Harvey Richer

PhD, University of Rochester, United States
Department of Physics and Astronomy

Harvey Richer is an observational astronomer who uses his privileged access to the Hubble Space Telescope and a range of other telescopes to explore the age of the Universe, the evolution of stellar systems, and the formation of galaxies. Over the past eight years, he has been one of the largest Canadian users of the Hubble, large blocks of time on which are internationally competitive and extremely limited.

Dr. Richer received his BSc degree in Physics and Mathematics from McGill University and his PhD in Astronomy and Physics from the University of Rochester. Prior to coming to UBC, he taught at Rochester and worked as a Visiting Astronomer at the Kitt Peak National Observatory and the Cerro Tololo Inter-American Observatory. Since becoming Professor at UBC in 1983, Dr. Richer has been a Canada Council of the Arts Killam Fellow and a Fulbright Fellow.

Primary Recipient Awards

International Research Roundtables, Harvey Richer, 2013

Harvey Richer
Douglas Scott

Time and Life in the Universe
Principal Investigator(s): Dr. Harvey Richer, Department of Physics and Astronomy, UBC; Dr. Douglas Scott, Department of Physics and Astronomy, UBC.

The Peter Wall Institute Roundtable initiative gives us the opportunity to plan something quite unique within astrophysics. We are organizing two separate, but overlapping events, focussed on the themes of “Time” and “Life.” Our main objective is to explore the evolution of the Universe and how it came to establish the conditions appropriate to harbour life. We will do this with a group of around 30 researchers, from different areas which overlap with the main themes.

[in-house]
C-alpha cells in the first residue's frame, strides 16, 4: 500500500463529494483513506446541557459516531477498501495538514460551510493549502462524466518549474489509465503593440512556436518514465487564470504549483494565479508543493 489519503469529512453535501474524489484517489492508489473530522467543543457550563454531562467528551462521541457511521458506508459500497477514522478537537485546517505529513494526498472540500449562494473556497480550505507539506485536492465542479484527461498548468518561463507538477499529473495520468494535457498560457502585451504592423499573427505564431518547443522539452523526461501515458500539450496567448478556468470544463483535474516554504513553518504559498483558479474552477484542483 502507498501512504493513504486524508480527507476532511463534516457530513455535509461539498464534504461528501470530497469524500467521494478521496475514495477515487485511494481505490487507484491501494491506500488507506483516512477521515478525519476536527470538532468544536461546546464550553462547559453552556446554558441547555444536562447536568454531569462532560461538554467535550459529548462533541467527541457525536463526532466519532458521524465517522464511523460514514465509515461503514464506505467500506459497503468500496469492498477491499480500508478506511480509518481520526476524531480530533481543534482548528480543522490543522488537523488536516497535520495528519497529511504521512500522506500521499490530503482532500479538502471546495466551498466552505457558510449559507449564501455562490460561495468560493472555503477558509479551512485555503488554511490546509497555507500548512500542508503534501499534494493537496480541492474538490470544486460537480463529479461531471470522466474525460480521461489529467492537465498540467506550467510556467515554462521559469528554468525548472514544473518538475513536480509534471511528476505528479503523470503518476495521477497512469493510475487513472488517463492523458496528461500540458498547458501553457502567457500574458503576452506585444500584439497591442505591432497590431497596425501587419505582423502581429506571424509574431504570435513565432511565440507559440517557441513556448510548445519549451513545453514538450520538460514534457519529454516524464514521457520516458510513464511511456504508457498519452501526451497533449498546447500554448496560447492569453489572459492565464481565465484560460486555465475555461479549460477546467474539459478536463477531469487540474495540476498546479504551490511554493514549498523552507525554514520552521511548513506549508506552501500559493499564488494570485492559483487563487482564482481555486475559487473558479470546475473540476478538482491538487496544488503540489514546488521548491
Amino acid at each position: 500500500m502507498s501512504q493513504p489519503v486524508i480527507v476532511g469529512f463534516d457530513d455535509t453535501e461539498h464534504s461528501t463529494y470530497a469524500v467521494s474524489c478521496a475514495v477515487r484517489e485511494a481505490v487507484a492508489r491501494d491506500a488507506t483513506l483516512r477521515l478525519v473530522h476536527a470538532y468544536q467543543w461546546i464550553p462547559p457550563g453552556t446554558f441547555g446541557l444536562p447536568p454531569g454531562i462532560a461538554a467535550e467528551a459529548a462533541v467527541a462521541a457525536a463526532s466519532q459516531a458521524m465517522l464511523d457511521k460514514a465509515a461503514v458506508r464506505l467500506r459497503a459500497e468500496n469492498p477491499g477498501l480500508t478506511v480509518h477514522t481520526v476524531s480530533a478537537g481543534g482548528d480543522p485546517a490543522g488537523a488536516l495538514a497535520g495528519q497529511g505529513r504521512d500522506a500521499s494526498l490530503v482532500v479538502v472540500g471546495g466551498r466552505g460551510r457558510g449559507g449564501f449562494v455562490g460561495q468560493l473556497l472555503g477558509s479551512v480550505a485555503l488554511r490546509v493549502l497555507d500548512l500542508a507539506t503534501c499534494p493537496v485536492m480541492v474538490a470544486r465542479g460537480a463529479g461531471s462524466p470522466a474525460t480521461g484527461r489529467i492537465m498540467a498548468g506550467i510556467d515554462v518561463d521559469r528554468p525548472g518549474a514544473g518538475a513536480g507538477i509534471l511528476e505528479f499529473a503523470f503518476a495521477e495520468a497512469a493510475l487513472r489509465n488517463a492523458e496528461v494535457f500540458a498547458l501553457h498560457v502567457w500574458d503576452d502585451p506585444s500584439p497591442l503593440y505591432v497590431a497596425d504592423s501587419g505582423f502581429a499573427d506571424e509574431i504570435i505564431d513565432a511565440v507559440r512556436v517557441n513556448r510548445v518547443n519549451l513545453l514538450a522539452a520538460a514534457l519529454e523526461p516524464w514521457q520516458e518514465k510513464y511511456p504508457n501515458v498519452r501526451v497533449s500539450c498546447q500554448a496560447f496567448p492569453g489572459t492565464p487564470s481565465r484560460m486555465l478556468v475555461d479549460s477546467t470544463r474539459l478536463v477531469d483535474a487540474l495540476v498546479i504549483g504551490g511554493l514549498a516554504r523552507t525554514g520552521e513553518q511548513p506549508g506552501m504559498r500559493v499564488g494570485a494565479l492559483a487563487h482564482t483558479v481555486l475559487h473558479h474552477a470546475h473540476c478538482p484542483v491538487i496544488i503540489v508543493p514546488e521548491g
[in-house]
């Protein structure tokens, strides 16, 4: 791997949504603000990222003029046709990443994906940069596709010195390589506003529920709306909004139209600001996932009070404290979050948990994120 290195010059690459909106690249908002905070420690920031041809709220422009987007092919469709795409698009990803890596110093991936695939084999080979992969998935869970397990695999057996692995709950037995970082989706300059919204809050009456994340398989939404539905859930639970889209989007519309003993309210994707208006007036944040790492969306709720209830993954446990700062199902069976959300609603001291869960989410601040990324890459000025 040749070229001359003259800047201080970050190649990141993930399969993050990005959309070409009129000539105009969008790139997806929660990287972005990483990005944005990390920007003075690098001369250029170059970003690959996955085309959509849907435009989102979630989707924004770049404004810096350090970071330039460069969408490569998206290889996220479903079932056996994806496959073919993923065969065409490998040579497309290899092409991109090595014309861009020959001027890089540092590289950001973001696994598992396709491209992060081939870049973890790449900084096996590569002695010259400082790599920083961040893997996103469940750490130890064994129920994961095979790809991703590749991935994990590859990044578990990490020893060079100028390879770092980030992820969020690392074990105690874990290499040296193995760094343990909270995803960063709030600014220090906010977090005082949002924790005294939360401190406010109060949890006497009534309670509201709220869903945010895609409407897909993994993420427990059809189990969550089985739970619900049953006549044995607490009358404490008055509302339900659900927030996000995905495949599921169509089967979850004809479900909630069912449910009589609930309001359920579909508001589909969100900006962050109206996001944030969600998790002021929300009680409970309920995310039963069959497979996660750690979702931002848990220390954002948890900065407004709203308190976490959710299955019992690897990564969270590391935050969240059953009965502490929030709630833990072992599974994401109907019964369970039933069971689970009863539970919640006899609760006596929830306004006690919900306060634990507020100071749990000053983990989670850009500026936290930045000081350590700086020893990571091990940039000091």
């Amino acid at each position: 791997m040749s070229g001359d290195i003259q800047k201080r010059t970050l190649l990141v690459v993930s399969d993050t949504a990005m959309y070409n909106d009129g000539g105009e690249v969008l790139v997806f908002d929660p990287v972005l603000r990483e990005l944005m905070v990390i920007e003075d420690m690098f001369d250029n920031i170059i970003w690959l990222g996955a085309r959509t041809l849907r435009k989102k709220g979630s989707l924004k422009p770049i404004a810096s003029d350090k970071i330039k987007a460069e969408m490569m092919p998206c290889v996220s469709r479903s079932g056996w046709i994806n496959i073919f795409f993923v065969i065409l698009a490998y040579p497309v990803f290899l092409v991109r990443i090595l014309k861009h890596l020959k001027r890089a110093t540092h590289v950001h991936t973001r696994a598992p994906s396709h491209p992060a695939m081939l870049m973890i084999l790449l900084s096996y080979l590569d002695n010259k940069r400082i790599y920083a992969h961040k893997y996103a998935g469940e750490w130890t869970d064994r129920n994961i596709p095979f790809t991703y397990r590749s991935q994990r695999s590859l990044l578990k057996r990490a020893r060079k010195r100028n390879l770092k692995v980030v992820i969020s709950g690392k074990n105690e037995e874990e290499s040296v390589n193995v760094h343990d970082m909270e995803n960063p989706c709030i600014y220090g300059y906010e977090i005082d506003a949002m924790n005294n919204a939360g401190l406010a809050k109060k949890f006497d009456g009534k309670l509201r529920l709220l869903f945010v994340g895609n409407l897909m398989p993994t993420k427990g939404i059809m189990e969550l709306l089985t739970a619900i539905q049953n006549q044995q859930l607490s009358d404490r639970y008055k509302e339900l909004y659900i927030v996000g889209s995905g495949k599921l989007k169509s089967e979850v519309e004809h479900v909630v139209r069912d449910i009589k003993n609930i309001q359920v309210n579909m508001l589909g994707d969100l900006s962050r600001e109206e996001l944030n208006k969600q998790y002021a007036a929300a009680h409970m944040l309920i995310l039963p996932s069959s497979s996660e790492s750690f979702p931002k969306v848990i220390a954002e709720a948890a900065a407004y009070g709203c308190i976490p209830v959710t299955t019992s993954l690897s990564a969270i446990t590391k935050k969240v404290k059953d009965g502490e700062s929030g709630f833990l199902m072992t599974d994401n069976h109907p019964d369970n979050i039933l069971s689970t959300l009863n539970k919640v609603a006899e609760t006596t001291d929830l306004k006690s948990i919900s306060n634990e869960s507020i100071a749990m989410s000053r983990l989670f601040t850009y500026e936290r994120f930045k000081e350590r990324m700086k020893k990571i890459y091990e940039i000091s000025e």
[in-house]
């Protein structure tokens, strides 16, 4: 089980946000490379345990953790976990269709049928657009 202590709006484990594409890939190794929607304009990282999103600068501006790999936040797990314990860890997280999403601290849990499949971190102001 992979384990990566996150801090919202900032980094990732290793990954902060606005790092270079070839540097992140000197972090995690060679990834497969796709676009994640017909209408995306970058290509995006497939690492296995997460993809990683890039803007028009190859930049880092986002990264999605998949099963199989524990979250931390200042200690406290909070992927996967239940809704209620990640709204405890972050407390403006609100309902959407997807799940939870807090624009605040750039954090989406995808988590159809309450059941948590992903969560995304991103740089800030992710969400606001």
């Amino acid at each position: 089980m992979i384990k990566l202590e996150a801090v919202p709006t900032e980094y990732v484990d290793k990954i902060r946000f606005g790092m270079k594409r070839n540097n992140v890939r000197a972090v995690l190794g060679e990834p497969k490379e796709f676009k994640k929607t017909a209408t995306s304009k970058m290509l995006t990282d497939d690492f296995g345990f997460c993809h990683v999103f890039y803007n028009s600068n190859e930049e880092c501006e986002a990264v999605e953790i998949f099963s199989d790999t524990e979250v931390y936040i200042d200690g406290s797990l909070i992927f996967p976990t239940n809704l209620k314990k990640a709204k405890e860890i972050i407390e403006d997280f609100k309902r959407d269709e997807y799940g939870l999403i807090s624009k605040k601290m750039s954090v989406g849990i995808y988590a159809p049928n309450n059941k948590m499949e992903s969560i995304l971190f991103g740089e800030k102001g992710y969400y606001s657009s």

Distinguished Scholars in Residence, Harvey Richer, 2009

Harvey Richer

Dr. Richer’s distinguished record of research brought him to the Institute in 2009, where he and his team analyzed their latest Hubble telescope data with an aim to image one of the earliest star clusters in the Universe. By analyzing the cooled white dwarf stars in this cluster, the team will be able to date the origin of this formation. Further, by locating and characterizing the cluster’s least massive normal stars, they will determine the minimum stellar mass that is capable of sustained nuclear reactions in its core.

Exploratory Workshops, Harvey Richer, 2000

Harvey Richer

The composition of the dark matter halo of our Milky Way Galaxy remains one of the fundamental unanswered mysteries of modern astronomy. Thanks to its gravitational effect upon the luminous matter we can see (stars and gas), we know that there is at least ten times as much mass tied up in the form of matter we have thus far been unable to identify compared to the matter that we actually "see". Theorists have spent the last several decades attempting to provide an apriori solution as to the form of this matter, while observers have worked just as hard attempting to quantify the amount and distribution of this matter based upon the aforementioned indirect gravitational effects. Because it is the dominant form of matter in the universe, driving the formation and evolution of galaxies as well as the ultimate fate of the universe as a whole, identifying its exact form is crucial.

With this workshop we will be exploring a candidate for what may be an important fraction of our galaxy's dark matter - old white dwarfs, the burnt out cores of stars that have completed their nuclear evolution. Both theoreticians, observers and contrarians will be brought together to explore this exciting area of astrophysics whose original observational impetus came from UBC scientists.


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